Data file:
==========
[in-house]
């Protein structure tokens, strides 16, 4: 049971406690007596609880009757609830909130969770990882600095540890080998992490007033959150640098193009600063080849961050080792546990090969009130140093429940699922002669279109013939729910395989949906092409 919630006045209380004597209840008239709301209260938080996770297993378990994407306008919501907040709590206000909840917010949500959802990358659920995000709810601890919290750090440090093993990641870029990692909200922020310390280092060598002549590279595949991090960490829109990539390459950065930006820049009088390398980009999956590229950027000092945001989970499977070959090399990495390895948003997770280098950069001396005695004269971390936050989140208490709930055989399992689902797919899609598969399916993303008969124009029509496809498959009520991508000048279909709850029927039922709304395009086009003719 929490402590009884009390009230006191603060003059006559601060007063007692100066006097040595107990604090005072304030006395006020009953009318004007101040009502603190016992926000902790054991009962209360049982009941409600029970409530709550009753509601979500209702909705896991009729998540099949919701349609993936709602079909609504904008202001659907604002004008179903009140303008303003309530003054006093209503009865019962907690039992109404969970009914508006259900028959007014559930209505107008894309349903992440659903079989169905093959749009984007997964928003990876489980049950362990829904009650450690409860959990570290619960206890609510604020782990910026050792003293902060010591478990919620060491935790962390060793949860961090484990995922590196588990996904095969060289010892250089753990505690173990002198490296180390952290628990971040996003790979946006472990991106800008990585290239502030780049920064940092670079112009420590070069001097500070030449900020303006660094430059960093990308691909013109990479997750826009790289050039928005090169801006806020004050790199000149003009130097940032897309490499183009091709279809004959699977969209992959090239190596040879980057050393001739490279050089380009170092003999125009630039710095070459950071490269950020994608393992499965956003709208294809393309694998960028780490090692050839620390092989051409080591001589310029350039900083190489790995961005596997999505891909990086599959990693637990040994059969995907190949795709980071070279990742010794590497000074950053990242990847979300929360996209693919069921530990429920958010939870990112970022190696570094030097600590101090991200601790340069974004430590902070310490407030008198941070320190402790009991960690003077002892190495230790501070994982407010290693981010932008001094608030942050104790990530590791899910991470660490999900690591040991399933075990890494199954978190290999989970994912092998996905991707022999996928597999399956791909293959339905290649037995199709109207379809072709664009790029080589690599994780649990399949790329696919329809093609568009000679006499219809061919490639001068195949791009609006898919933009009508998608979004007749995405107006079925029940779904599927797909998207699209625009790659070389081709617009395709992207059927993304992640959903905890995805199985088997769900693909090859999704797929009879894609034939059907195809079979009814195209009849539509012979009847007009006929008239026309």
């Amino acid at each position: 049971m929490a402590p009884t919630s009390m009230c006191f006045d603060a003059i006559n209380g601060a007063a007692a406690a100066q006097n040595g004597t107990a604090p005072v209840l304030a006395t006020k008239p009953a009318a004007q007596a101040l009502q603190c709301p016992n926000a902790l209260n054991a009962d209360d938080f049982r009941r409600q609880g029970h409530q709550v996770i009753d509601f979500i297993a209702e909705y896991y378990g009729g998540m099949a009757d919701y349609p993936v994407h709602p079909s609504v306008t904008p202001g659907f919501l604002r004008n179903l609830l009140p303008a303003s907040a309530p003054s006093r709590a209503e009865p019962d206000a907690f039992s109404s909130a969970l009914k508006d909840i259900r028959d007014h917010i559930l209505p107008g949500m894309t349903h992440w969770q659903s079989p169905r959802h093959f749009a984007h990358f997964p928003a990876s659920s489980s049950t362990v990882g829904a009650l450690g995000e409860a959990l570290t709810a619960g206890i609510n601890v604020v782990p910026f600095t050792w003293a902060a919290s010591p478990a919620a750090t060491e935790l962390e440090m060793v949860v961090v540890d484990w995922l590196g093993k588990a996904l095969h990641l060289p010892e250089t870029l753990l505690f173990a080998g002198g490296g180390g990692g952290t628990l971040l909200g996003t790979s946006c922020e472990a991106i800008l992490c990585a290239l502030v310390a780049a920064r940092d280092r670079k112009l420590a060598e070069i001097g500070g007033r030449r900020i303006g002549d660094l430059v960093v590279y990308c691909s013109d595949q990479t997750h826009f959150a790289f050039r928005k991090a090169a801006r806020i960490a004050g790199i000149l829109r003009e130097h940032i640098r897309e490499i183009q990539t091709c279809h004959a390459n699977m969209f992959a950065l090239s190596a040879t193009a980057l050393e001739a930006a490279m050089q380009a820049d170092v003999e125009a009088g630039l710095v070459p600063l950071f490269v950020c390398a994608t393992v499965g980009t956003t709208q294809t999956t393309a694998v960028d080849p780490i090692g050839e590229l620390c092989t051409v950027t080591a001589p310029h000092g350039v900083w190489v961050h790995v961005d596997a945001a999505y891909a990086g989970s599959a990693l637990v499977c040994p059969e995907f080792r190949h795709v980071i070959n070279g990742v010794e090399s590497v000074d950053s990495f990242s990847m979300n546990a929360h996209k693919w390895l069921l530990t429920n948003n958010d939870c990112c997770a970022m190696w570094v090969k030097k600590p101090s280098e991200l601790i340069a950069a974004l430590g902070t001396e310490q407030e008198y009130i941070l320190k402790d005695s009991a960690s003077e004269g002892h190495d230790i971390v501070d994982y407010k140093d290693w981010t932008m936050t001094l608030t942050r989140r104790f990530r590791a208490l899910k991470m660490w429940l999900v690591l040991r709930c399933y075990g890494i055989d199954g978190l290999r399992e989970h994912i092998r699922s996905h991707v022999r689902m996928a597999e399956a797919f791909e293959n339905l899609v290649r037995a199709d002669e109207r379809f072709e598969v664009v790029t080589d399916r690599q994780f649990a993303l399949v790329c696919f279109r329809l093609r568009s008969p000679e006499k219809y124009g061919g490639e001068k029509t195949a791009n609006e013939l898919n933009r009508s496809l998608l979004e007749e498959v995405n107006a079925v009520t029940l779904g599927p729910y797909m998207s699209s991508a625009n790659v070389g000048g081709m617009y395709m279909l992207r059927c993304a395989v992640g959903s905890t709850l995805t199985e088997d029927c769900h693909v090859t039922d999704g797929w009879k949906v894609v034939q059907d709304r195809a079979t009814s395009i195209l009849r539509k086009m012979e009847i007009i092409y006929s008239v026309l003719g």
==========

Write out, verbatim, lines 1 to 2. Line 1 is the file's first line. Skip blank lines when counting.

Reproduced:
[in-house]
């Protein structure tokens, strides 16, 4: 049971406690007596609880009757609830909130969770990882600095540890080998992490007033959150640098193009600063080849961050080792546990090969009130140093429940699922002669279109013939729910395989949906092409 919630006045209380004597209840008239709301209260938080996770297993378990994407306008919501907040709590206000909840917010949500959802990358659920995000709810601890919290750090440090093993990641870029990692909200922020310390280092060598002549590279595949991090960490829109990539390459950065930006820049009088390398980009999956590229950027000092945001989970499977070959090399990495390895948003997770280098950069001396005695004269971390936050989140208490709930055989399992689902797919899609598969399916993303008969124009029509496809498959009520991508000048279909709850029927039922709304395009086009003719 929490402590009884009390009230006191603060003059006559601060007063007692100066006097040595107990604090005072304030006395006020009953009318004007101040009502603190016992926000902790054991009962209360049982009941409600029970409530709550009753509601979500209702909705896991009729998540099949919701349609993936709602079909609504904008202001659907604002004008179903009140303008303003309530003054006093209503009865019962907690039992109404969970009914508006259900028959007014559930209505107008894309349903992440659903079989169905093959749009984007997964928003990876489980049950362990829904009650450690409860959990570290619960206890609510604020782990910026050792003293902060010591478990919620060491935790962390060793949860961090484990995922590196588990996904095969060289010892250089753990505690173990002198490296180390952290628990971040996003790979946006472990991106800008990585290239502030780049920064940092670079112009420590070069001097500070030449900020303006660094430059960093990308691909013109990479997750826009790289050039928005090169801006806020004050790199000149003009130097940032897309490499183009091709279809004959699977969209992959090239190596040879980057050393001739490279050089380009170092003999125009630039710095070459950071490269950020994608393992499965956003709208294809393309694998960028780490090692050839620390092989051409080591001589310029350039900083190489790995961005596997999505891909990086599959990693637990040994059969995907190949795709980071070279990742010794590497000074950053990242990847979300929360996209693919069921530990429920958010939870990112970022190696570094030097600590101090991200601790340069974004430590902070310490407030008198941070320190402790009991960690003077002892190495230790501070994982407010290693981010932008001094608030942050104790990530590791899910991470660490999900690591040991399933075990890494199954978190290999989970994912092998996905991707022999996928597999399956791909293959339905290649037995199709109207379809072709664009790029080589690599994780649990399949790329696919329809093609568009000679006499219809061919490639001068195949791009609006898919933009009508998608979004007749995405107006079925029940779904599927797909998207699209625009790659070389081709617009395709992207059927993304992640959903905890995805199985088997769900693909090859999704797929009879894609034939059907195809079979009814195209009849539509012979009847007009006929008239026309």